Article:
Editor, the Gauntlet,
I read James Keller's comments from my seventh floor office in the ICT building. The editorial is clearly split into two parts: the first being generally negative comments on the ambiance of the new building, and the second being an equally negative commentary on the value of Management, Computer Science, and other studies that happen to be of commercial interest and whether these belong at a university.
With respect to the first half, I happen to think the building is ugly. Do you think we, as tenants wanted it to be so? It was something of a surprise to me that the outside of the building was going to violate the otherwise architecturally controlled pattern of this campus. It was not pleasing to me that there would be no ceilings or floor finishings.
Did you think to ask why? The reason is simple: it is cheaper. I would be surprised if there were a less expensive building, metre for metre, on campus. It conflicts with the view that we, the technical departments, are pampered favourites who drain resources from other areas. Half of the special funding sent from Edmonton for the expansion of the Computer Science and the Electrical Engineering departments drained into other areas: Humanities, Social Sciences, and so on.
Do I consider that a waste? Of course not. I, like most of my peers, recognize the value of the other subjects taught here. The very name "university" implies a diversity of study.
Which brings me to the second half of the commentary--the criticism that what you see as 'job training' has no place at a university. The university has always played a role in training people for careers. It has not become our only role, nor do I fear it will at any time. Should we ban a subject if it becomes too popular or commercial? Advances in Computer Science, such as the Web, laptops, word processors, and computer graphics, have changed the way almost everyone works and plays, including those in the Humanities.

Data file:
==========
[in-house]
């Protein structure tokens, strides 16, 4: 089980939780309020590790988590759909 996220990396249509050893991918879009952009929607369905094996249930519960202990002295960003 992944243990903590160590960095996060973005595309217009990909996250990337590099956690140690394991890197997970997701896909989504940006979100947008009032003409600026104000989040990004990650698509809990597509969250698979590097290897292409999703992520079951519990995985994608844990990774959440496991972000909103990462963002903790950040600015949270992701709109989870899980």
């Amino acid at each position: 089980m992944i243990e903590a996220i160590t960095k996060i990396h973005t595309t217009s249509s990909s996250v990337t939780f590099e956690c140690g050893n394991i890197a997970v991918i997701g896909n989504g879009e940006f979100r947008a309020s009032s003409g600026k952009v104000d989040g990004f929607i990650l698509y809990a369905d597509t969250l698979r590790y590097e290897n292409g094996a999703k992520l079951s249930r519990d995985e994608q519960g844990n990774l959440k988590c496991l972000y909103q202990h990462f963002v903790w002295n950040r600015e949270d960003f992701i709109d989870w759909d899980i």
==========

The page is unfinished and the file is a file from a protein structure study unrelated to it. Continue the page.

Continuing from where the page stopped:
I would say these comments reflect a serious lack of knowledge about what we in the Computer Science department actually do. They assume we spend our time creating Web pages and teaching students how to use spreadsheets and word processors. This is quite mistaken.
Scholarly activity and teaching of principles are our most frequent tasks. We advance the state of both pure knowledge and practical applications on a daily basis. We have earned our status at the university, and dragged nobody down to achieve it.
If our students graduate to interesting jobs, I have no apologies. Nor should I.